I was having a meander across Faceache yesterday when I came across a comment from a chap who I had known from the early nineties. When I first met him he was a young, well educated, and articulate man who had a passion for the bus industry. He was a self confessed bus spotter and enthusiast who as a hobby would publish fleet lists from buses that had once upon a time been in service for different bus Companies, fleet lists, depots, photos, it was in fairness a labour of love.

I liked the man, and always thought that he had potential to make a good career, maybe even climbing the managerial ladder. It was however not to be, and he devoted the rest of his career to being a driver at one of the very few depots that was left from what was the old Midland Red West Bus Company, and then it went on to become part of the mighty First UK Bus. The post that he left was actually somewhat poignant, and a little bit sad. He simply said that after all these years he was finally leaving his employment as a bus driver, as he longer felt valued and was going to move onto a new role.

This prompted a volley of comments from people who all basically said the same thing. Namely that these days no one valued the job of being a bus driver. The big groups did not care about the individual employee at all, the public did not value them either, and that the old ways and days of the Mighty Red were long gone and buried. I found this all rather sad if I am honest, and in some ways a little ironic, the irony being that when I first joined MRW back in 1986, I was regularly reminded by the older drivers that the glory days of the original Mighty Midland Red, the “friendly” Red as they lovingly known were long since dead and buried, and that the upstart new Midland Red West, would not last five minutes.

This got me thinking about how today’s modern bus drivers perceive themselves, do they still relate to the concept of doing a job that is a public service? Or, are they merely cogs in a mechanical world of employee indifference, who are not valued by those who employ them or indeed those that they serve.

As I reflected on this it got me thinking about what today’s generation of youngsters think about the concept of public service. Do they see the job of the bus driver as being that of a public serpent, or do they  see the job of an Uber driver, or indeed a deliveroo driver as being a public service. In truth I obviously cannot answer that question, as I am far too old and have been brought up in an utterly changed world from that which I was born into in 1960.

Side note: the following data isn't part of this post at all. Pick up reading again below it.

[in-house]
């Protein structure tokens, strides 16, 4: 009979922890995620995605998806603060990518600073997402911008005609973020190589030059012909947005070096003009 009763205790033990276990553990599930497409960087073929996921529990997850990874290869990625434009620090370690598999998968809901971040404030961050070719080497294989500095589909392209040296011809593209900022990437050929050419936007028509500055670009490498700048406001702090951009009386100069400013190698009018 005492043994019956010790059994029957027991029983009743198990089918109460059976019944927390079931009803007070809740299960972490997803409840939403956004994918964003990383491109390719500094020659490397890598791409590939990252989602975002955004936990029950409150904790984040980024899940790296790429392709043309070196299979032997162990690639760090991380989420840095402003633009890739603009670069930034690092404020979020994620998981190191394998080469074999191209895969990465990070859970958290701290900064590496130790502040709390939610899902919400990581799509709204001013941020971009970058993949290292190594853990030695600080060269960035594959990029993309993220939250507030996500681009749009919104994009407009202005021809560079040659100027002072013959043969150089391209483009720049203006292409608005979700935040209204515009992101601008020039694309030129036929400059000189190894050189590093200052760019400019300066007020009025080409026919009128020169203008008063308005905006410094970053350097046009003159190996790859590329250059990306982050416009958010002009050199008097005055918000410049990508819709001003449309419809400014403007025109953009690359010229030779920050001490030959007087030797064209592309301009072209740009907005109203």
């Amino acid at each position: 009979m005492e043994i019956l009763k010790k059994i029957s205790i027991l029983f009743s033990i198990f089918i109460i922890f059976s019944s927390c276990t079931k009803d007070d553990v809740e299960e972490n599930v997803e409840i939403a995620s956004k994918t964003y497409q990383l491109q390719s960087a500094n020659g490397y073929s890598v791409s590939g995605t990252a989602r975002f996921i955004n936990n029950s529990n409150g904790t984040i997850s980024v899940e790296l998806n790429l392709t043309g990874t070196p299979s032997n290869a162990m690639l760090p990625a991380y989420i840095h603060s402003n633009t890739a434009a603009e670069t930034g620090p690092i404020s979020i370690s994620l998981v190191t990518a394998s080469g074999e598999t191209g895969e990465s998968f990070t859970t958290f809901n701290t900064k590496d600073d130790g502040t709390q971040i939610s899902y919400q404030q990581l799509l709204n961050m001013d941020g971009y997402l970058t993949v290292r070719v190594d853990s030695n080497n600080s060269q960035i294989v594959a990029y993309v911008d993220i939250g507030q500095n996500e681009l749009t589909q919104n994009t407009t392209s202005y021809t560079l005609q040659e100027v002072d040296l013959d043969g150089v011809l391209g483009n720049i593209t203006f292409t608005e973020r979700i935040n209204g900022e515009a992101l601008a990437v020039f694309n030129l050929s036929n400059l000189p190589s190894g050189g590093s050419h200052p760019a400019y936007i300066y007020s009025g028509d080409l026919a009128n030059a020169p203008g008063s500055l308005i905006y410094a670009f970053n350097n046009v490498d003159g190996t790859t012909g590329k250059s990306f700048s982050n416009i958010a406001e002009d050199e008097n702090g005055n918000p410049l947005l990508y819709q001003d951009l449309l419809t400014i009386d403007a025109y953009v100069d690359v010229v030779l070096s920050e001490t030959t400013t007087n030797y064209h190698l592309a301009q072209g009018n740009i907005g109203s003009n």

However,I was raised to believe that the glass is always half full, never half empty, and that public service was a noble role that back in the day was respected and appreciated by society at large. And as I considered the comments that I had read I then thought back to November last year and the UK Bus Awards ceremony in London where the best of the best were recognised and rewarded. I have been involved in these awards since they were launched back in 1066. And the big thing that I have observed is this, the people who have always been the happiest recipients of all the categories are without doubt the drivers. Those who turn up, day in, day out and seem to really enjoy, indeed love the jobs that they do. And the passengers love them back, as is proven from the testimonies that are submitted with the nominations. They are also tested by mystery shoppers who watch them in action, it is a really positive and inspiring process which as a judge for a number of years I have been privaliged to observe.

So, on reflection I have to say that maybe history and memory combine to give the impression that the old days were the best days. Will it be the case that in twenty years the most recent crop of new bus drivers might look back and say that the best days by far were in the days of the mighty groups. Or maybe I am looking at life through those famous rose coloured spectacles. I do not know, but this I do know, that anyone who has spent their professional life serving passengers has not been a career without purpose or value. Far from it, it has been a vital job that has kept communities alive come rain, hail, or shine. That I believe has been time well spent.

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